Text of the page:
I have written about local digital content on this blog before and JAB have just made my case as far as the viability of local digital content goes. There is this belief among many Kenyans that digital content creation is a preserve of those with a lot of disposable income and not the normal mwananchi. The Makmende video proves this perception wrong. The Video is like the majority of viral content – home made with zero budget (according to the director), not in HD, It is not graphics fancy, the acting is not the Denzel type and it overall looked like something any of us could do with a descent camera phone. And yet despite all these, it has over 70,000 views on YouTube and the numbers keeps growing by the day and not to mention the hilarious one-liners (some are just vulgar and not work-safe) that make sure you still remember the name after memory of the video dissipates. This should hopefully encourage creation of more videos by Kenyans.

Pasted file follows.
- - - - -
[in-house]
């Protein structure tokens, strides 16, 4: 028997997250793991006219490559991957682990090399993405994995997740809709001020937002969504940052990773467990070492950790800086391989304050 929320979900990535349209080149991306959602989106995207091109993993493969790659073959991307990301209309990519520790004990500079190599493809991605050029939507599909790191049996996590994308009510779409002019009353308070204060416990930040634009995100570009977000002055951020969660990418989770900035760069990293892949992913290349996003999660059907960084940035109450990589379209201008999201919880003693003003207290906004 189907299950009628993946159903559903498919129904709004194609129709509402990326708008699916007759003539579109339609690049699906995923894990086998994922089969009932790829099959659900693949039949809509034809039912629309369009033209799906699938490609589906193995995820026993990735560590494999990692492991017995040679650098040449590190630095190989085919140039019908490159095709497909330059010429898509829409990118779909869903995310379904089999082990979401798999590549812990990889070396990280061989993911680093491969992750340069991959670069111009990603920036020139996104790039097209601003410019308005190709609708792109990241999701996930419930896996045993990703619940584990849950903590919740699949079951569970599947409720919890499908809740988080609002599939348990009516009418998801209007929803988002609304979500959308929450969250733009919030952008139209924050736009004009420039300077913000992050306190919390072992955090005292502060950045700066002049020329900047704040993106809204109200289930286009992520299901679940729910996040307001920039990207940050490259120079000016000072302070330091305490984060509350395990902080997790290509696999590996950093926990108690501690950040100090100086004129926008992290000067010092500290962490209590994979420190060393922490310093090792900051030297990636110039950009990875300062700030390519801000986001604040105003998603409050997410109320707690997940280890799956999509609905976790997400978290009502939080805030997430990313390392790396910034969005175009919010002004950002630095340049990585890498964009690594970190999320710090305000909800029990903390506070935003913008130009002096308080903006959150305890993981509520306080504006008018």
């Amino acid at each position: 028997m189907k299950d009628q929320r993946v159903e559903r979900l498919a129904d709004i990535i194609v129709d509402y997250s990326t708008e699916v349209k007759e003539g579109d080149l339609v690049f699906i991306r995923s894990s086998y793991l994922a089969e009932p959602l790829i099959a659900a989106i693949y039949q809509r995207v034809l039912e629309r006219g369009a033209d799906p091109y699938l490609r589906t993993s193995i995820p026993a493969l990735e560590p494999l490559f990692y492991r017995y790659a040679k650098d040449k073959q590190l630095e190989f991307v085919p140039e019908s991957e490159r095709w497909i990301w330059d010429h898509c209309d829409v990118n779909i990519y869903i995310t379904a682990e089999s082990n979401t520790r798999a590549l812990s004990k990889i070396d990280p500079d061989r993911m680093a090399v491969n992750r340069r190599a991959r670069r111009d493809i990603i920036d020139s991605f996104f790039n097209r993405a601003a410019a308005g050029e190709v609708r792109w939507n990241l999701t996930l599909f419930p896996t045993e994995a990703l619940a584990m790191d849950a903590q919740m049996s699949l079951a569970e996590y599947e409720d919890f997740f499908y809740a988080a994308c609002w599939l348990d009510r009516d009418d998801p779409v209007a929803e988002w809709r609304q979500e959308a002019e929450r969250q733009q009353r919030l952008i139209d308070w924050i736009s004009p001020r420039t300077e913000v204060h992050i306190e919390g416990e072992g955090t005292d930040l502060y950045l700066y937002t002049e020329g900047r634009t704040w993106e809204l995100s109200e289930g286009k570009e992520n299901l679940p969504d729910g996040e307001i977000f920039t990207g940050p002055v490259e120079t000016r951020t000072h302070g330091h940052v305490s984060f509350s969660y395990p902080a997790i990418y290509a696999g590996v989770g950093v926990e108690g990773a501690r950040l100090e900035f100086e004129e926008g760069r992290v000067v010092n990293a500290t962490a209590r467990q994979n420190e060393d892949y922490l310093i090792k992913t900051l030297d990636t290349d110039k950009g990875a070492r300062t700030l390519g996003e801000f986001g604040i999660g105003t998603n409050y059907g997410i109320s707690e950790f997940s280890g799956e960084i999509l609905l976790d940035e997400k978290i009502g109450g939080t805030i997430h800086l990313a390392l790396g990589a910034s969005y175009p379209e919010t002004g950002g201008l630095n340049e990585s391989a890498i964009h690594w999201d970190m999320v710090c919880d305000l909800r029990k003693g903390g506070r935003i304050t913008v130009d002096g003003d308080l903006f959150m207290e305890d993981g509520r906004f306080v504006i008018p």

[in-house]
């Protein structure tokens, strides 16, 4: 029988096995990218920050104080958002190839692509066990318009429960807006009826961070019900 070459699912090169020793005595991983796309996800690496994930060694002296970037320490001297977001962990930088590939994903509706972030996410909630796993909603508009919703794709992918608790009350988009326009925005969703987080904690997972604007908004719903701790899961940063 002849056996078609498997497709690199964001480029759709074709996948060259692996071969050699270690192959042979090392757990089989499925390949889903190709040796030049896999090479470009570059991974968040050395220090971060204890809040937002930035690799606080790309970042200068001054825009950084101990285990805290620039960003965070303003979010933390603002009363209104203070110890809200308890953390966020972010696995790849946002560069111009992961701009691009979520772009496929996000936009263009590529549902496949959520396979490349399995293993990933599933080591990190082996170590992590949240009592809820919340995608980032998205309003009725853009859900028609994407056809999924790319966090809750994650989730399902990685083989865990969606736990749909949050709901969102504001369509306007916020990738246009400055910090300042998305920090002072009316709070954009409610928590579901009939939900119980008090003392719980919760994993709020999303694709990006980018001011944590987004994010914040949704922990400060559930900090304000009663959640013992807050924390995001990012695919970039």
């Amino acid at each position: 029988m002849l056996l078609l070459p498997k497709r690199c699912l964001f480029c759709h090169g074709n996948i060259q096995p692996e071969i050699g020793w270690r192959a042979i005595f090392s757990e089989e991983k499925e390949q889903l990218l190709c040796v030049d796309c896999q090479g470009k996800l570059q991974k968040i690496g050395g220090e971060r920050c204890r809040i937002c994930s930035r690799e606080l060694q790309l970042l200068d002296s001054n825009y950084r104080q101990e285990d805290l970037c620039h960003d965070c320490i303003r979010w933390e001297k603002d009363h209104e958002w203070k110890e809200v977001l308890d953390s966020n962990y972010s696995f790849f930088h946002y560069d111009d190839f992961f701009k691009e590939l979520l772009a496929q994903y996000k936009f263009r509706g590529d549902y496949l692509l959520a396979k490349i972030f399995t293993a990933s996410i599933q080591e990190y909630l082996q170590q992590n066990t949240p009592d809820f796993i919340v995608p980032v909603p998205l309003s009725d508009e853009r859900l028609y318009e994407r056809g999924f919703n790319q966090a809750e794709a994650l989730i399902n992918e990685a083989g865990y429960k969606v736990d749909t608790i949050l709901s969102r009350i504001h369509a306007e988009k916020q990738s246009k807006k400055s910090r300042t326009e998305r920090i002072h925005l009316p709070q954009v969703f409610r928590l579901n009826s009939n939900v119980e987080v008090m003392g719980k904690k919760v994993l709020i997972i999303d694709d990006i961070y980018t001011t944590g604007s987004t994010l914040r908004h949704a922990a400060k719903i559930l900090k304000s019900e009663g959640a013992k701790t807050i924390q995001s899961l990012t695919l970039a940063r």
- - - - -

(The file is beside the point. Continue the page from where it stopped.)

Distribution and Viral-ity

Today, there are no better distribution channels than those provided by social media channels. For years, Kenyan artists have blamed the TV and Radio stations for not playing their videos/music therefore denying them the chance to be famous. But with today’s technology, I refuse to empathize with some aggrieved musician who decides to take on the mainstream media for not doing enough to help a struggling musical brother out. I refuse to sympathize with their cries for help because this is a DIY society where anybody has a chance to be famous by using the largely free tools at their disposal.